The First World War spelled the downfall of the Danube Monarchy and the withdrawal of the Habsburgs after centuries in power.
Former Austrian chancellor Bruno Kreisky in his memoirs Zwischen den Zeiten (‘Between the eras’). Translation by Helen Atkins and Matthew Paul Berg in Matthew Paul Berg (ed.), For a Democratic Austria: Bruno Kreisky on Peace and Justice (New York: Berghahn Books, 2000)
Some mourned the loss of the vanished empire, others dreamed of being absorbed into a new empire encompassing all Germans. There was really nothing between these two positions.
On 21 November 1916, in the middle of the First World War, Emperor Franz Joseph died in Schönbrunn after sixty-eight years of rule. The mood at the funeral ceremonies showed that his death was seen as a symbol of the downfall of the centuries-old Habsburg Monarchy. The aged Emperor was succeeded by his young and inexperienced great-nephew Karl, who was unable to halt the Monarchy’s terminal decline.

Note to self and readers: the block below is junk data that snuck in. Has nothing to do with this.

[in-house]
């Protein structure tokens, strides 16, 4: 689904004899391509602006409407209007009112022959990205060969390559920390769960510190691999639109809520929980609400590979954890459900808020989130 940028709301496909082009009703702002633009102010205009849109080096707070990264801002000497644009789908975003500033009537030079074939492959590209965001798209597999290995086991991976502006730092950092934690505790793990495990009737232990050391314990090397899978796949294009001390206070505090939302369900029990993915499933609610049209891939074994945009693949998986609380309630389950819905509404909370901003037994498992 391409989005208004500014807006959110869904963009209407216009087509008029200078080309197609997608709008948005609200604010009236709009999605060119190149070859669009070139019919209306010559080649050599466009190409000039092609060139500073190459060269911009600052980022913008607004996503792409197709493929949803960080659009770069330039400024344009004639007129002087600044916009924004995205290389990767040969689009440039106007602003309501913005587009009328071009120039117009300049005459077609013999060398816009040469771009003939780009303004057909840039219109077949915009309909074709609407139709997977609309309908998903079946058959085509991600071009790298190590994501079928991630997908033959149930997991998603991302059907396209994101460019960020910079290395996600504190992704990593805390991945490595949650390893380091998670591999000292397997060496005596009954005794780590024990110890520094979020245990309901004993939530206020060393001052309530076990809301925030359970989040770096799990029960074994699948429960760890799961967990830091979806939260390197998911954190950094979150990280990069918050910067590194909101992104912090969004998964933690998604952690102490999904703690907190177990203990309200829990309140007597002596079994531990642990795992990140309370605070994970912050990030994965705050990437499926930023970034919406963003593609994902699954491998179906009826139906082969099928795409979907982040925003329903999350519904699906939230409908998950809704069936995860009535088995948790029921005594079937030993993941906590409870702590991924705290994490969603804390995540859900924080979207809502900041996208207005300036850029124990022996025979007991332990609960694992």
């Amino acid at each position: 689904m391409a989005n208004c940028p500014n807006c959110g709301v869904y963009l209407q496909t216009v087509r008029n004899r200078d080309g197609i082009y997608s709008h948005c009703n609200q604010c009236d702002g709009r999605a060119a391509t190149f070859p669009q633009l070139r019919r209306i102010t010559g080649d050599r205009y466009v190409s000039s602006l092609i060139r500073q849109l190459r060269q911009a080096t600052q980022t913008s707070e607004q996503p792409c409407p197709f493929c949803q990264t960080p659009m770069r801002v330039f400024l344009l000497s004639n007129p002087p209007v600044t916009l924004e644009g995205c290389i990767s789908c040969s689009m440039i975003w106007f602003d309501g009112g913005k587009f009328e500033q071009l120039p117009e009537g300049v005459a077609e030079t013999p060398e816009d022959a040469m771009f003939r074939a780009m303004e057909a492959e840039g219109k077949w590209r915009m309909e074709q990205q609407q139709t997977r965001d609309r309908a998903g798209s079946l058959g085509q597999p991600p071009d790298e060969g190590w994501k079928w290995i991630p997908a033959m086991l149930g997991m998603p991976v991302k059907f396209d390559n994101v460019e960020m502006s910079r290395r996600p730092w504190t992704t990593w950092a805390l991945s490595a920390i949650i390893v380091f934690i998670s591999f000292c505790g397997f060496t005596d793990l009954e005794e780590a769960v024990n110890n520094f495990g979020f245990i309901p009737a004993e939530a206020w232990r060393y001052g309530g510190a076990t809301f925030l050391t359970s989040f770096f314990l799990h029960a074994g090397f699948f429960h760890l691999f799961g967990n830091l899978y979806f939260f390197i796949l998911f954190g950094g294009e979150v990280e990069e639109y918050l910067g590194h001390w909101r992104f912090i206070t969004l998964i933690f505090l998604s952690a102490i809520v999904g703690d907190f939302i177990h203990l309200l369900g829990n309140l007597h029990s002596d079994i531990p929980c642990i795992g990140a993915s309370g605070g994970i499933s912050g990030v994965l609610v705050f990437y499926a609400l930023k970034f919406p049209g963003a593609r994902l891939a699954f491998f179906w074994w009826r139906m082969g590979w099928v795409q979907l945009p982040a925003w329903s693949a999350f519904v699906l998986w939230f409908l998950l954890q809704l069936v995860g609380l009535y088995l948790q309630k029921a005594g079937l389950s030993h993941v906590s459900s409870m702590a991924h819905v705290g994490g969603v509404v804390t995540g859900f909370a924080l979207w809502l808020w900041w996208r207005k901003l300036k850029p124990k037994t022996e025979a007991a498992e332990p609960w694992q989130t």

October and November 1918 saw the disintegration of the Danube Monarchy, the proclamation of new nation-based states, and the conclusion of ceasefires. Many people in the lands formerly under Habsburg dominion experienced the departure of the rulers with a sense of liberation. In Prague, for instance, on 28 October 1918 – the day of the foundation of the Republic of Czechoslovakia, now the Czech national holiday – the people proclaimed: ‘The war is over, Austria is defeated, we are free, we have our own state, our republic!’
In the early months of 1919, peace treaties concluded in various Paris suburbs determined the destiny of the successor states to the Habsburg Monarchy. Two of these, Austria and Hungary, became the legal successors of the Monarchy. Among other things, they were held responsible for the war. The massive territorial losses were laid down in the peace treaties of St Germain (for Austria) and Trianon (for Hungary). What had formerly been the Habsburgs’ huge multinational empire was thus divided up into many small units. Austria and the other lands now entered on new eras in their history, in which the Habsburgs no longer played a role as a ruling dynasty.